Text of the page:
Change is scary, especially when it involves your children. There's a first time for just about everything, but as many seasoned parents will note, they wish that some of these "first times" could be postponed until a later date!
As children's bodies change and mature, hormones kick in, and social pressures abound, our kids tend to have one thing in common — wanting to stretch the previously safe, agreed-upon boundaries and add all kinds of activities to their repertoire of desires and needs. Your fifth-grader probably loves to shop with you at the mall, but your 16-year-old would most likely prefer to go with her friends. Family movies were cool when your son was younger, but now as a ninth-grader he's pleading to be dropped off, of course without your scoping out the situation, and to link up with his buddies at the show.
What's a parent to do? Well, start with trying to be smart by picking your battles, listen to your child to understand where he or she is coming from, be ready to grow the rules with the kid and know what your limits are and stick to them. Also, discuss with your child how trustworthiness and usage of common sense are extremely important attributes when considering the independence-seeking that he or she is engaged in. I've found with my own two kids, as well as with many of the families that I work with in my clinical practice, that compromise and consistency are key parental behaviors. Now, let's take a look at some of the most common, and perhaps anxiety-producing, firsts for our kids:
Going to the mall or movies without you
Okay, your son or daughter has asked to go to either the mall or movies, and of course it's without you tagging along. Often children as young as 12 or 13 ask for this privilege as they see many of their peers dropped off and picked up by their folks without Mom or Dad participating. The primary focus should be upon safety. Face it, your kid really doesn't need you sitting next to him at the movies — you probably do though, as you might miss the bonding experience, actually want to see the show, or are afraid of either someone hurting your child or the kid leaving the movie to go off with his friends. Often parents feel better about the movie or mall trip with the group when these occur during the afternoon or early evening, and only allow night outings when the child is in high school.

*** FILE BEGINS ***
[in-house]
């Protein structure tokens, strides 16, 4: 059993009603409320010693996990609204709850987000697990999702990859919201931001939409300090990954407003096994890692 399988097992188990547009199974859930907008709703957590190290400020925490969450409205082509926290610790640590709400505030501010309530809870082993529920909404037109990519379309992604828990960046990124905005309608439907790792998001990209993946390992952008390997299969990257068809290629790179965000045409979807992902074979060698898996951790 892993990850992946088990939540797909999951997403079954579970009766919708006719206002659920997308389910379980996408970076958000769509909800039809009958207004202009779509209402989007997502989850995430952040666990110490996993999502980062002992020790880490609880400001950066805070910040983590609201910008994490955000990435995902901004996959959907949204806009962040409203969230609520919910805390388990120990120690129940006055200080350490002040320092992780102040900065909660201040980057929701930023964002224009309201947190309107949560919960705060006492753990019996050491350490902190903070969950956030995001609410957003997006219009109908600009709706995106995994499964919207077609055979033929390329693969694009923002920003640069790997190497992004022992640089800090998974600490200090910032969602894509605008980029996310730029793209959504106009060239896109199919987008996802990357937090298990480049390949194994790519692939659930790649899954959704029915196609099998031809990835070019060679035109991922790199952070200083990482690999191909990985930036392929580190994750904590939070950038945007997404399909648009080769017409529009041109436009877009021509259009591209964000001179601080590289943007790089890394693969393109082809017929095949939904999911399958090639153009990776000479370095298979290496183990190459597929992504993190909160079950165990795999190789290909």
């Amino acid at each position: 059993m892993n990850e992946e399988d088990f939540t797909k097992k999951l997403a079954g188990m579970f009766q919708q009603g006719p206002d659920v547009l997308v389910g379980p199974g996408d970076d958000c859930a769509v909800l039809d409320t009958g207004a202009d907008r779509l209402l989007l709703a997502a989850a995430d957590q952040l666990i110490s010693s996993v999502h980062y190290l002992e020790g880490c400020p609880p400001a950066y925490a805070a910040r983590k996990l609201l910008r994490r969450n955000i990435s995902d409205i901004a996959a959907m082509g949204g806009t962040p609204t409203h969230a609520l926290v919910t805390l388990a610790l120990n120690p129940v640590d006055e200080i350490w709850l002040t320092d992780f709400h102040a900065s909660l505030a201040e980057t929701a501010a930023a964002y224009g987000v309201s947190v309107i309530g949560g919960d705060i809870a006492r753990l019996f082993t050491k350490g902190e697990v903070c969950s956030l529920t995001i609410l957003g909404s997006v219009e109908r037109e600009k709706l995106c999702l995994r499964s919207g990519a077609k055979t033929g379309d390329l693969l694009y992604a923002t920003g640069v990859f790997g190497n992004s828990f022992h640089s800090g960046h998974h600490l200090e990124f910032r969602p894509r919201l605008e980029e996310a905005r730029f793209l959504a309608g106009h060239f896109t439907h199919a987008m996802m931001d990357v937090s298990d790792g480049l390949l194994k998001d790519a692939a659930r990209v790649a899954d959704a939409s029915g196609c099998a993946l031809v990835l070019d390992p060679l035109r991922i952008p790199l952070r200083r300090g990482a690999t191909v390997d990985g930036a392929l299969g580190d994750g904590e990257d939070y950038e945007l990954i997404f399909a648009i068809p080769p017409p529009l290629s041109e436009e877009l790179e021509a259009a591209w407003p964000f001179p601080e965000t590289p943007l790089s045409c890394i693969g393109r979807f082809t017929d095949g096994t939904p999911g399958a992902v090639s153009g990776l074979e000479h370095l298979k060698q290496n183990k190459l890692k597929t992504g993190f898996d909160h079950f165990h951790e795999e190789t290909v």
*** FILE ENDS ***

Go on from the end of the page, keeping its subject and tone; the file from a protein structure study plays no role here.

When considering these outings, make sure that your kid is running with the pack when allowed at the movies or mall without you. There is safety in numbers but your child needs to promise (and stick to his word) to stay with the group and to not take off on his own to visit another store or to leave the movie theater. Trust is essential, and if your kid has a history of impulsive or irresponsible behavior, you might want to say no to such requests until he has proven himself to be dependable. If it makes you feel better, have him or her carry a cell phone, with the rule that they must answer it when you call. And, be sure that he's aware of when and where he'll be picked up and stress that he needs to be on time so that you're not worried. If another parent is doing the driving, double check that your child will be brought home at the expected time.